"On top of this, developers need to take on a project with the confidence and strength to stick with their vision. Everything I mentioned here applies to me personally, as well, and they are all things I would like to bring to fruition with my next project."There is some degree of truth to this, but there's one aspect to this I feel Mr. Watasu missed: the cultural aspect. By nature and historically speaking, Japan is loath to adjust to outside forces; they would rather wall up than change their ways of doing things just because the Western world says so. We're seeing this with the narrower focus of Japanese companies like Namco Bandai. While it's true that Japanese games aren't as popular now in the West as they are natively, most developers - at least ones that have the power to make these calls - are perfectly fine with this.
Please mind that I do not think this is a bad thing. I love Japanese developed games. I also love Japanese culture, to the point where I've taught and am teaching myself Japanese (all of the translations I've provided on this site are mine personally, unless directly cited in an article). I'm not the standard otaku; I'd be just as interested in visiting Hokkaido or Tokushima as I would be visiting Shibuya. I think most people who like Japanese developed games are accepting of these cultural differences, as exemplified by the pushback Sega received when they censored Yakuza 3 for the West. The bigger issue is that the things that Japan are selling are bigger niches than ever before, as the focus has been more on fluff and "moe" themes. This is indicative not only in video games (titles like Record of Agarest War), but in other Japanese elements like Anime (K-On!) as well.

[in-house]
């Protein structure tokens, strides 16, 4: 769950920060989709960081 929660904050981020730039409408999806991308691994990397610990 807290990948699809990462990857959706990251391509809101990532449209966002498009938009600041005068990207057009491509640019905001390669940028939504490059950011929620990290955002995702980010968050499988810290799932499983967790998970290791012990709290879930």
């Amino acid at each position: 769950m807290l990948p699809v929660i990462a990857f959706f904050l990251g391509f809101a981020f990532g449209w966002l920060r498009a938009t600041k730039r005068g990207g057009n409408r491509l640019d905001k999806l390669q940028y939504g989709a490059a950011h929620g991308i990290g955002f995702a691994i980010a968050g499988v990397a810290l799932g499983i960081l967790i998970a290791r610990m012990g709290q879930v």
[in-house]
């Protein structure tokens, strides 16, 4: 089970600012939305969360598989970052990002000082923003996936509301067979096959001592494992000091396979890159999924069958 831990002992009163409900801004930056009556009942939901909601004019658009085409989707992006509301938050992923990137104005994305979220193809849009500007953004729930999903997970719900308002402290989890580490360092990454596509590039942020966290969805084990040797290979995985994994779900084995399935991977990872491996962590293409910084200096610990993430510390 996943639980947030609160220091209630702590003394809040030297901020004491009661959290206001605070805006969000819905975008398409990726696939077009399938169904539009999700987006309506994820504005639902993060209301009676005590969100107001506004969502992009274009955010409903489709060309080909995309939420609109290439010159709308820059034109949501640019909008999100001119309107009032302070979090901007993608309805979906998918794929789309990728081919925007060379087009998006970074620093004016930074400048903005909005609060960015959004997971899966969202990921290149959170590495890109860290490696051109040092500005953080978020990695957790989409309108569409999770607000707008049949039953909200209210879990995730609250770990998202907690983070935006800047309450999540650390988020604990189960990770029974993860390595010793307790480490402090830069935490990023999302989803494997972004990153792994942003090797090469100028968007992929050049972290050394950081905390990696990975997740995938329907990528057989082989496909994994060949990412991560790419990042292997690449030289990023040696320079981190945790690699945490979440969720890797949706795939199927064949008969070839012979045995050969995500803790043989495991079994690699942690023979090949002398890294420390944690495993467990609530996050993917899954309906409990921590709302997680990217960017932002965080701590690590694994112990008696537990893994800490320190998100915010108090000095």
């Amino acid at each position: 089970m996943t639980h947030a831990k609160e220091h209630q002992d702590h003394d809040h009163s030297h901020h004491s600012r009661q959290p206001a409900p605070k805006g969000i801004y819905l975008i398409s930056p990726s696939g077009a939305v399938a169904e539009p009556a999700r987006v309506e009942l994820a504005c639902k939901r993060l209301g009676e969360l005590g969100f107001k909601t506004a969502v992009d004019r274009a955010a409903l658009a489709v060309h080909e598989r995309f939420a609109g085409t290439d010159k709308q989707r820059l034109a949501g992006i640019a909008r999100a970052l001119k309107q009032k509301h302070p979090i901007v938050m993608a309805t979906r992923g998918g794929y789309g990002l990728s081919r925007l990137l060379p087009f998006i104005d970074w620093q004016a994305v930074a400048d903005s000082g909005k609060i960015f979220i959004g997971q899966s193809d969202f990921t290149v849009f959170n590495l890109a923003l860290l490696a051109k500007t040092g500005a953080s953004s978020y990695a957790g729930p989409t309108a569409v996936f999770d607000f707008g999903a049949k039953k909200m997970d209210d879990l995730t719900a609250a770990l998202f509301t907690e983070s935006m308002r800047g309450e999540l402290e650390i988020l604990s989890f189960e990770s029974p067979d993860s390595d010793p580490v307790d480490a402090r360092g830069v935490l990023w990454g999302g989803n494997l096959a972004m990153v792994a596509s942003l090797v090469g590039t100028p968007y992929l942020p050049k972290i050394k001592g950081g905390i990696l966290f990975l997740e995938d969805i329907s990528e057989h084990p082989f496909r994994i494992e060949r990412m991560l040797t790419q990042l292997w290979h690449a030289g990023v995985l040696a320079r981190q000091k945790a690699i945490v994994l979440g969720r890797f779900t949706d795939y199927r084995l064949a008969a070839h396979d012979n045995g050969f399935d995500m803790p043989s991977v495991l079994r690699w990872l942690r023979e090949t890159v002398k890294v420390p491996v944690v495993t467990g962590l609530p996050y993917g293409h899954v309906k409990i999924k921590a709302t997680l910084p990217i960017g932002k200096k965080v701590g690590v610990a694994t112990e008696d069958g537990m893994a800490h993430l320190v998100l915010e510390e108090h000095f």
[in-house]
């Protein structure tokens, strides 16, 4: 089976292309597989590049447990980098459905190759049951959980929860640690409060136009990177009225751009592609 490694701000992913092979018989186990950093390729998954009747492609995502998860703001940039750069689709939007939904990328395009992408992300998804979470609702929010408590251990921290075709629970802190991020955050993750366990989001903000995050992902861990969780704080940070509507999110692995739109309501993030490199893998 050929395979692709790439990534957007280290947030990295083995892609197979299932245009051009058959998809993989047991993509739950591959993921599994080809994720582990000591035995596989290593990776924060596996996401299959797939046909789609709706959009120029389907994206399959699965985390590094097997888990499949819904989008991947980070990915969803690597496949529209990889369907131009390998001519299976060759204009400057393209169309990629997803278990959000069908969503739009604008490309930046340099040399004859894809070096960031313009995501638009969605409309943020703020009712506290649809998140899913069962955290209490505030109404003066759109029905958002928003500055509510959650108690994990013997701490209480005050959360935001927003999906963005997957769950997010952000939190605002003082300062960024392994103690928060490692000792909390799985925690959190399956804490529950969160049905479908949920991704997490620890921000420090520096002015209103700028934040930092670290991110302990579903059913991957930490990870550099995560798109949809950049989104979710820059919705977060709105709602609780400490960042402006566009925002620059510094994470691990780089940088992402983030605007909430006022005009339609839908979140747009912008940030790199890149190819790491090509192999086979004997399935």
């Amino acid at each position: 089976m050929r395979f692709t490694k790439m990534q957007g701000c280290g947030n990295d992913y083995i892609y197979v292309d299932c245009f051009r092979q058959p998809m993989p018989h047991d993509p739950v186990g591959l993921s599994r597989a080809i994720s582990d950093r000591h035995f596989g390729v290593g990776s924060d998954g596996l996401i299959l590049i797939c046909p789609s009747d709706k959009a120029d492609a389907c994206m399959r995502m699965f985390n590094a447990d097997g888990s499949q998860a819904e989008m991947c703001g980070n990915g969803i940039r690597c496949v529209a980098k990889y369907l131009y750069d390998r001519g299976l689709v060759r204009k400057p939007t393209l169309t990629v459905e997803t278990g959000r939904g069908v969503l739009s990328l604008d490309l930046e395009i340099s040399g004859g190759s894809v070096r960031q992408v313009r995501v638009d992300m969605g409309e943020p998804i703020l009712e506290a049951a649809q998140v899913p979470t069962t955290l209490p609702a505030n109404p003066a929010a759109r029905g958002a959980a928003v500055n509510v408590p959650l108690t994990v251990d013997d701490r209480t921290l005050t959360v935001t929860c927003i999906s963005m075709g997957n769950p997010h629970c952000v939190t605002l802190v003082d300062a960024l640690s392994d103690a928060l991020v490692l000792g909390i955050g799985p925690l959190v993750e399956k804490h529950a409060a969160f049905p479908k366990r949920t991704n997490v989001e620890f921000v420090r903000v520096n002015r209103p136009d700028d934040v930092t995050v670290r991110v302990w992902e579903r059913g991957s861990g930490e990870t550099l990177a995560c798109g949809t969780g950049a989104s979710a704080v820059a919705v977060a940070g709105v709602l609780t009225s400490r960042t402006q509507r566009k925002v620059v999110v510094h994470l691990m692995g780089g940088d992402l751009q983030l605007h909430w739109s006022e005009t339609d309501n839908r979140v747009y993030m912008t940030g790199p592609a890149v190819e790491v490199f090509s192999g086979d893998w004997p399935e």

Mr. Watasu is correct in his thinking, but "adapting" to more worldwide (read: Western) trends runs the risk of alienating the fans that are currently keeping the Japanese game industry alive, including the entirety of Japan.